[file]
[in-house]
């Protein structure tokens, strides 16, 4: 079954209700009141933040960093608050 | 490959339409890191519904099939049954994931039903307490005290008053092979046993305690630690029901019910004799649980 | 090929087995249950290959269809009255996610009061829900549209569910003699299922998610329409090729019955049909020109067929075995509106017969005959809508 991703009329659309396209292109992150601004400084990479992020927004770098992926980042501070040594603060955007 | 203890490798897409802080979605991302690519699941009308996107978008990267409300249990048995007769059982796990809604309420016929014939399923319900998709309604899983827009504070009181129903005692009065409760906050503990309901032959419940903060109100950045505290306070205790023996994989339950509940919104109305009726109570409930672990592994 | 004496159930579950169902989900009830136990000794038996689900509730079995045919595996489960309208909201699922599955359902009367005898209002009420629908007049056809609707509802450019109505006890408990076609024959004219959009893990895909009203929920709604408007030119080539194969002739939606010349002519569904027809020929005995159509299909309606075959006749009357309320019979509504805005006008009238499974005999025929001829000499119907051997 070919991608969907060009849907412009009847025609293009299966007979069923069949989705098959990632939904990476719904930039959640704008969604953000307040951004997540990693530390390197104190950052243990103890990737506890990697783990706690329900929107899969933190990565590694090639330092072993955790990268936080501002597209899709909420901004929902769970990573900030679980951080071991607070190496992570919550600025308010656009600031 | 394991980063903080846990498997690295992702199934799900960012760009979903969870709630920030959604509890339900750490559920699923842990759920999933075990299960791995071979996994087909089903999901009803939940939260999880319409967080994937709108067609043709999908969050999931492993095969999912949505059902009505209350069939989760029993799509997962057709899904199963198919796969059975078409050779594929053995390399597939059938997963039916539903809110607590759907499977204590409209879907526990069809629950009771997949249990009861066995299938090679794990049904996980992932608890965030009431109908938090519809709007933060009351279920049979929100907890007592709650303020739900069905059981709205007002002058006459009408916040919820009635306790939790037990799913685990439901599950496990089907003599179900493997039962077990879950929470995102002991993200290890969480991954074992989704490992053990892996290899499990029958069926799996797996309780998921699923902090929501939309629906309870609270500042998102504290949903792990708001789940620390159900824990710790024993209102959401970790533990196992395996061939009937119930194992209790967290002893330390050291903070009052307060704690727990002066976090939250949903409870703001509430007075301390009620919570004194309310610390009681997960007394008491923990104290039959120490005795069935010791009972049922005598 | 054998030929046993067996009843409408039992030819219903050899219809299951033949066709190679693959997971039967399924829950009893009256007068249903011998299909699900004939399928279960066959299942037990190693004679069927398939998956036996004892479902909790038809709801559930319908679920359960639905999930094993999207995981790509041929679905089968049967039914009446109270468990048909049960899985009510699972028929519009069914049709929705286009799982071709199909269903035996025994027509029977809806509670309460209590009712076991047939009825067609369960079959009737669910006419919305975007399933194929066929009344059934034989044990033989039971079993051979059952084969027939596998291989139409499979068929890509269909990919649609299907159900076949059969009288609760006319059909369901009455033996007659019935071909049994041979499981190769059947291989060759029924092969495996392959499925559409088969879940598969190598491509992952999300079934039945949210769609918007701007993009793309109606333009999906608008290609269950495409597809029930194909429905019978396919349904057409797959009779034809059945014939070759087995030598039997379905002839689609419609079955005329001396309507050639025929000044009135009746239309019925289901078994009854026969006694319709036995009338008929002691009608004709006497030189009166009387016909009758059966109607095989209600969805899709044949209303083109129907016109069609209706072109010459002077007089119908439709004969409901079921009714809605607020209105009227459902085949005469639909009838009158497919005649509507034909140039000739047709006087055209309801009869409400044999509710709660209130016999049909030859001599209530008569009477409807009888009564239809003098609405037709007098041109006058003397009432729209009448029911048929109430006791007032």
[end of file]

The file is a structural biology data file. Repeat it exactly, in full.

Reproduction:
[in-house]
């Protein structure tokens, strides 16, 4: 079954209700009141933040960093608050 | 490959339409890191519904099939049954994931039903307490005290008053092979046993305690630690029901019910004799649980 | 090929087995249950290959269809009255996610009061829900549209569910003699299922998610329409090729019955049909020109067929075995509106017969005959809508 991703009329659309396209292109992150601004400084990479992020927004770098992926980042501070040594603060955007 | 203890490798897409802080979605991302690519699941009308996107978008990267409300249990048995007769059982796990809604309420016929014939399923319900998709309604899983827009504070009181129903005692009065409760906050503990309901032959419940903060109100950045505290306070205790023996994989339950509940919104109305009726109570409930672990592994 | 004496159930579950169902989900009830136990000794038996689900509730079995045919595996489960309208909201699922599955359902009367005898209002009420629908007049056809609707509802450019109505006890408990076609024959004219959009893990895909009203929920709604408007030119080539194969002739939606010349002519569904027809020929005995159509299909309606075959006749009357309320019979509504805005006008009238499974005999025929001829000499119907051997 070919991608969907060009849907412009009847025609293009299966007979069923069949989705098959990632939904990476719904930039959640704008969604953000307040951004997540990693530390390197104190950052243990103890990737506890990697783990706690329900929107899969933190990565590694090639330092072993955790990268936080501002597209899709909420901004929902769970990573900030679980951080071991607070190496992570919550600025308010656009600031 | 394991980063903080846990498997690295992702199934799900960012760009979903969870709630920030959604509890339900750490559920699923842990759920999933075990299960791995071979996994087909089903999901009803939940939260999880319409967080994937709108067609043709999908969050999931492993095969999912949505059902009505209350069939989760029993799509997962057709899904199963198919796969059975078409050779594929053995390399597939059938997963039916539903809110607590759907499977204590409209879907526990069809629950009771997949249990009861066995299938090679794990049904996980992932608890965030009431109908938090519809709007933060009351279920049979929100907890007592709650303020739900069905059981709205007002002058006459009408916040919820009635306790939790037990799913685990439901599950496990089907003599179900493997039962077990879950929470995102002991993200290890969480991954074992989704490992053990892996290899499990029958069926799996797996309780998921699923902090929501939309629906309870609270500042998102504290949903792990708001789940620390159900824990710790024993209102959401970790533990196992395996061939009937119930194992209790967290002893330390050291903070009052307060704690727990002066976090939250949903409870703001509430007075301390009620919570004194309310610390009681997960007394008491923990104290039959120490005795069935010791009972049922005598 | 054998030929046993067996009843409408039992030819219903050899219809299951033949066709190679693959997971039967399924829950009893009256007068249903011998299909699900004939399928279960066959299942037990190693004679069927398939998956036996004892479902909790038809709801559930319908679920359960639905999930094993999207995981790509041929679905089968049967039914009446109270468990048909049960899985009510699972028929519009069914049709929705286009799982071709199909269903035996025994027509029977809806509670309460209590009712076991047939009825067609369960079959009737669910006419919305975007399933194929066929009344059934034989044990033989039971079993051979059952084969027939596998291989139409499979068929890509269909990919649609299907159900076949059969009288609760006319059909369901009455033996007659019935071909049994041979499981190769059947291989060759029924092969495996392959499925559409088969879940598969190598491509992952999300079934039945949210769609918007701007993009793309109606333009999906608008290609269950495409597809029930194909429905019978396919349904057409797959009779034809059945014939070759087995030598039997379905002839689609419609079955005329001396309507050639025929000044009135009746239309019925289901078994009854026969006694319709036995009338008929002691009608004709006497030189009166009387016909009758059966109607095989209600969805899709044949209303083109129907016109069609209706072109010459002077007089119908439709004969409901079921009714809605607020209105009227459902085949005469639909009838009158497919005649509507034909140039000739047709006087055209309801009869409400044999509710709660209130016999049909030859001599209530008569009477409807009888009564239809003098609405037709007098041109006058003397009432729209009448029911048929109430006791007032």